The film exists in the shadow of director Mamoru Oshii’s 1995 Japanimation (based on a comic book of the same name) that mines fertile Dickian territory spanning simulated experiences, implanted memories, the nature of sentient beings and elevating consciousness to a higher plain. In one of those future megacities that looks best when it is dark and raining, cybernetically “augmented” humans are everywhere: a vaguely Gattaca-esque world where upgrades are the norm, rather than genetic engineering.

Major (Scarlett Johansson) has been told her brain was taken from an immigrant killed by terrorists.

Major has been created as a weapon for an elite, anti-terrorist squad. It is led by the great Japanese actor Takeshi ‘Beat’ Kitano, who again demonstrates a remarkable ability to chew thin air is if it were acrid tasting bubblegum. Major works with her partner Batou (Pilou Asbaek), who at one point goes under the knife for a spot of surgery and comes out with a couple of binocular eyepieces jammed into his face. Somehow he can see better.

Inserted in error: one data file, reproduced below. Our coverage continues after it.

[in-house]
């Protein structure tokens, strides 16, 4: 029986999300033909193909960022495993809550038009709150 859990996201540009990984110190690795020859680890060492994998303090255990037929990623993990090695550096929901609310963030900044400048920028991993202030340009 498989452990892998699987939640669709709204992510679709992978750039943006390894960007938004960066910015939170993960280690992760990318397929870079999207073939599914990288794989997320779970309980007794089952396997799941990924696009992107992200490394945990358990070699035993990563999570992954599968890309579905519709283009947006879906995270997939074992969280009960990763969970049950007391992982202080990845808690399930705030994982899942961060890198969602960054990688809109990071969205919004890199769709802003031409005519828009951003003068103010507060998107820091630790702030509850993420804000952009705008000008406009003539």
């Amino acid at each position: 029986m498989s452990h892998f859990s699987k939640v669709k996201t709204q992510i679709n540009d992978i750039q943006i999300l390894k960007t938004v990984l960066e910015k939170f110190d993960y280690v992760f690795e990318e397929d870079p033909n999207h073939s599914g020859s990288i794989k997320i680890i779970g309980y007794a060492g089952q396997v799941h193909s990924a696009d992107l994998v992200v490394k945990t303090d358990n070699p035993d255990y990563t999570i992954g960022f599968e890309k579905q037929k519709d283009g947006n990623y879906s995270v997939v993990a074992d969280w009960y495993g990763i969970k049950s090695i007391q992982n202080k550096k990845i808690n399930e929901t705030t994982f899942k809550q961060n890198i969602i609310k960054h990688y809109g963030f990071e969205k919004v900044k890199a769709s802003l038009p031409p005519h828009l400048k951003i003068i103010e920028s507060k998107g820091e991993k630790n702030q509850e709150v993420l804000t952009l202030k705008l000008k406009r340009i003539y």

Major has been told her brain was taken from an immigrant killed by terrorists, but all is not what it seems etcetera etcerera. The screenwriters (Jamie Moss and William Wheeler, adapting Masamune Shirow’s manga comics) reinstate a familiar caution: that technology is Something To Be Wary Of, unless it is used for the purposes of dazzling us with special effects. They virtually ignore medical precedents that might exist in his world, or how plug-and-play cybernetic progression has influenced consumer culture.

Director Rupert Sanders is certain to receive recognition for his cyberpunk-chic visual flavour.